We rest at Doolin town and grab lunch. There is one street of shops with three bars, a gift shop, and a florist store. Right opposite those shops is a guest house. So with these limited choices, I just go with the bar with the most people and also recommended by my guide.
Cliffs of Moher
And finally, we make our way to our main attraction of the day, the Cliffs of Moher. Our guide informs us that it is very foggy and the tour group that comes before us leave without being able to see even the slightest thing. We were given one and a half hour to explore and I still keep my fingers crossed, hoping that by then, the strong wind can blow the sea fog away.
It is very windy and the weather pretty cold, which is least expected during summer season. Walking toward the highest point of the cliffs is O’Brien’s Tower, built by local landlord Sir Cornellius O’Brien in 1835. The stone tower was used as an observation tower and had initially served as a tea house, featuring a large round table with seats of ironwork. It stands 214 meters above the Atlantic Ocean’s sea level.
After patiently waiting for half an hour, I would see the magnificent view of this UNESCO site. It is by luck that the wind clears the fog away. There is a cruise ferrying tourists to see this natural landscape.
There is also an unofficial path going closer to its edge that can see all the way down to the beach. Unfortunately, I wouldn’t see the Aran Islands, The Twelves Pins, Maum Turk Mountains in Connemara, or Loop Head of the South because the fog is still visible at a near distance. Those sights can usually be seen during a clear sky.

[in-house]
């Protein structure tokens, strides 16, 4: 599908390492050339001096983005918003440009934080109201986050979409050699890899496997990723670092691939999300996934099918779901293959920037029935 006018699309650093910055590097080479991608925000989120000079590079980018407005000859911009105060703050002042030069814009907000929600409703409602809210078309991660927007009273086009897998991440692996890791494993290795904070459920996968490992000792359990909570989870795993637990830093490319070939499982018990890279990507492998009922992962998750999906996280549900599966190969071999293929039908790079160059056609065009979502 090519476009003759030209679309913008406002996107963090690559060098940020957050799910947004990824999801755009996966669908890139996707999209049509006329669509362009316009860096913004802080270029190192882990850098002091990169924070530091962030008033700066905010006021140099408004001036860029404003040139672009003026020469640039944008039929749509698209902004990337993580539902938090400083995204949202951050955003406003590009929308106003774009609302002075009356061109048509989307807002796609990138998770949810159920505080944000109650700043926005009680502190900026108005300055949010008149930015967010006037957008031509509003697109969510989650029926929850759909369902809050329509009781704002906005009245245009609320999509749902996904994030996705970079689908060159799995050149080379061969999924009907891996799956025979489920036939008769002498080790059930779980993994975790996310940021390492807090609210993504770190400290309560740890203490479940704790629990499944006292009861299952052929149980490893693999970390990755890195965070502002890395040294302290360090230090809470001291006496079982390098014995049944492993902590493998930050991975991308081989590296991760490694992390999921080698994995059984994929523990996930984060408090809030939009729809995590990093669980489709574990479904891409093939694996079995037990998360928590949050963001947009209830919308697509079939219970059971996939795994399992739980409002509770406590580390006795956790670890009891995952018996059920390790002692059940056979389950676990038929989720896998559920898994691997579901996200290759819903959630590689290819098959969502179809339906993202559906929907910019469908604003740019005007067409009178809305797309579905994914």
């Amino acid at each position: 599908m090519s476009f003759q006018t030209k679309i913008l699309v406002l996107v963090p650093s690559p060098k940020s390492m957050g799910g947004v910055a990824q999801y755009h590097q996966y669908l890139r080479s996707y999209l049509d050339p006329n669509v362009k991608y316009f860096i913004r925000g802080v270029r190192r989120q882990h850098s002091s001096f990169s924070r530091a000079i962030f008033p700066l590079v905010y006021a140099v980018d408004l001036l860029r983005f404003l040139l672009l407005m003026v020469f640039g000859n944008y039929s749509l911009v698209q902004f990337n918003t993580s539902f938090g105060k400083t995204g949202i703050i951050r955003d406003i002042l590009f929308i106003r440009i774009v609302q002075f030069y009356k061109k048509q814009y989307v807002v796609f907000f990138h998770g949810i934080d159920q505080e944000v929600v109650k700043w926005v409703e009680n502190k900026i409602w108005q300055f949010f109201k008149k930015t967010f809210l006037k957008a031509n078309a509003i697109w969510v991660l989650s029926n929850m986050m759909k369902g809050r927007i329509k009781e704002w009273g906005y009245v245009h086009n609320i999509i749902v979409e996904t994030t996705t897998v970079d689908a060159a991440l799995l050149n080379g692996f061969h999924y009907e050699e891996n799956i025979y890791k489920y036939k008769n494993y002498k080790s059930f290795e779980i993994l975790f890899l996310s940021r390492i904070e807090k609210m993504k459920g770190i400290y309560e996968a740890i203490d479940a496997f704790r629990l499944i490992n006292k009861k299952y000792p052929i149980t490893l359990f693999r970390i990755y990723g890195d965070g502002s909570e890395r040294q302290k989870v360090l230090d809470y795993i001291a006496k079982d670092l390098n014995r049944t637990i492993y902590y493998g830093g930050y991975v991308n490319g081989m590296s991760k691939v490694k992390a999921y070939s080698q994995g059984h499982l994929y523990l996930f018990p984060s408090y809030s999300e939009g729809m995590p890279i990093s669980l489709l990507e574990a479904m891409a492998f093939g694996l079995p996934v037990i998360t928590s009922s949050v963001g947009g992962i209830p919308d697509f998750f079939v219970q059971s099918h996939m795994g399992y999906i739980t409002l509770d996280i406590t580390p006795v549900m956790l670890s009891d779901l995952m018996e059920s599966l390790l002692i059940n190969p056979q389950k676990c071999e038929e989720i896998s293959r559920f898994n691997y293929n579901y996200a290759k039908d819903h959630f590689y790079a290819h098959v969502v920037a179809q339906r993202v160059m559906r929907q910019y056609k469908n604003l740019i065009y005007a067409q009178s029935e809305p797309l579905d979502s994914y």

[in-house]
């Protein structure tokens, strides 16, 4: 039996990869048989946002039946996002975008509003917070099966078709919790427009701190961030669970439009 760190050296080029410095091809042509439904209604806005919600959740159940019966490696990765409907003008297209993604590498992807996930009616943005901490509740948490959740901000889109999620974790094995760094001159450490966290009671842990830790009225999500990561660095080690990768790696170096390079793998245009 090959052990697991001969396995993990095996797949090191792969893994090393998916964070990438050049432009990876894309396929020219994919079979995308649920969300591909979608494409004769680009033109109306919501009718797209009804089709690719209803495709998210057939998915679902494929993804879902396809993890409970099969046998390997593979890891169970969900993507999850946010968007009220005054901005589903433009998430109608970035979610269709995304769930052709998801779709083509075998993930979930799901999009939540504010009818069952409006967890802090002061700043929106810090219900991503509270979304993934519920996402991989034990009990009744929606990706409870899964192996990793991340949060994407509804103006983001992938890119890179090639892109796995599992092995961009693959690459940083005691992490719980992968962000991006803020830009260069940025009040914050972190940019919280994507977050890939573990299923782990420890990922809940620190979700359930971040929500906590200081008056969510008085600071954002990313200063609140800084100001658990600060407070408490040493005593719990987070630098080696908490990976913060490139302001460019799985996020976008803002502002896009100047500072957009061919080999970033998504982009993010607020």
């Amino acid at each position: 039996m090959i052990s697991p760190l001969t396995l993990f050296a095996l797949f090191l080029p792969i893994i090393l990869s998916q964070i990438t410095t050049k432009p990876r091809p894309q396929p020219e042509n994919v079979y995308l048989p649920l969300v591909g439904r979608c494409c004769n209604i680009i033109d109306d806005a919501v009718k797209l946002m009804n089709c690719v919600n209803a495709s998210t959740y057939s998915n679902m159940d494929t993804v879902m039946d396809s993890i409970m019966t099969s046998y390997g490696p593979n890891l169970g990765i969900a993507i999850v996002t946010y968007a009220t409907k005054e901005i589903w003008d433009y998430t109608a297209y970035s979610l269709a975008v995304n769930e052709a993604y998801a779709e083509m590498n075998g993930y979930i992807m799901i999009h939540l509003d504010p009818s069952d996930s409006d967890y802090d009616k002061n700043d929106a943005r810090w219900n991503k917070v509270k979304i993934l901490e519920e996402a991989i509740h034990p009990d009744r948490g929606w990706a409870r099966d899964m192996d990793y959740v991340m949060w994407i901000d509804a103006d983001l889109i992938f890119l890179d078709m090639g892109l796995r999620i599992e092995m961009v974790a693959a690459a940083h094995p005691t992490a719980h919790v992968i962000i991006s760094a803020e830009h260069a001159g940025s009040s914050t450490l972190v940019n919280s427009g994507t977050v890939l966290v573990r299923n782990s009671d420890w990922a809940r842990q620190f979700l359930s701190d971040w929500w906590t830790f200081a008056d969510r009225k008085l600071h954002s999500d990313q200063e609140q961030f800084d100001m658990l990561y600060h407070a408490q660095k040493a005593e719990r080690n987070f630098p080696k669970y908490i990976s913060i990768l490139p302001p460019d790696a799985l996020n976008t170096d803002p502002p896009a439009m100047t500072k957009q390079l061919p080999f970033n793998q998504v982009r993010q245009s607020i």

This natural wonder is a Special Protected Area under the E.U. Birds Directive 1979, home to Ireland’s largest mainland seabird nesting colony of 20 species and up to 30,000 breeding pairs.
The formation happened about 320 million years ago during the Upper Carboniferous period. This area was much warmer and was situated at the mouth of a larger river. The river flowed down and bring mud and sand with it, eventually dumping it all over this area where it settled and formed the rock layers that existed today.
The movie scene of Harry Potter and the Half-Blood Prince and music videos including Maroon 5’s “Runaway” and Westlife’s “My Love” were all filmed here.
Also visit the Cliffs of Moher Visitor Experience, a modern visitor center built into the hillside approaching the cliffs. What’s most attractive inside is the large multimedia screen that shows a bird’s eye view of the cliffs and a video from the underwater caves below the surface. It gives an overall idea of the cliffs’ geology, history, and various flora and fauna that live below the sea surface.
As it draws closer to the end of the trip, we make a final stop at Shannon town. I can’t say much about this place because there is not enough time to wander around. The only highlight here is this 15th century medieval Norman fortress of Bunratty & Lahinch.
Soon after the break, we travel another 220 km to Dublin and reach back at 6.30 p.m. Looking back at the entire trip, I have been grateful enough to admire this stunning Cliffs of Moher during my visit in such unpredictable weather. So, I have another place to cross out of my travel bucket.
Traveling Elsewhere in Ireland?
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2 thoughts on “Cliffs of Moher”
Thank you so much for sharing. Wow, video from the under water! Fun to watch! A great post to read!
I’ve lived in Northern Ireland, and I travelled around the Republic of Ireland for my dissertation studies (I studied prehistoric musical instruments in Ireland), so I’ve been to quite a few places there. Sadly, that west/northwest coast is the only part of the whole Ireland that I haven’t been to at all! Shame because it looks beautiful! But then, the whole of Ireland is!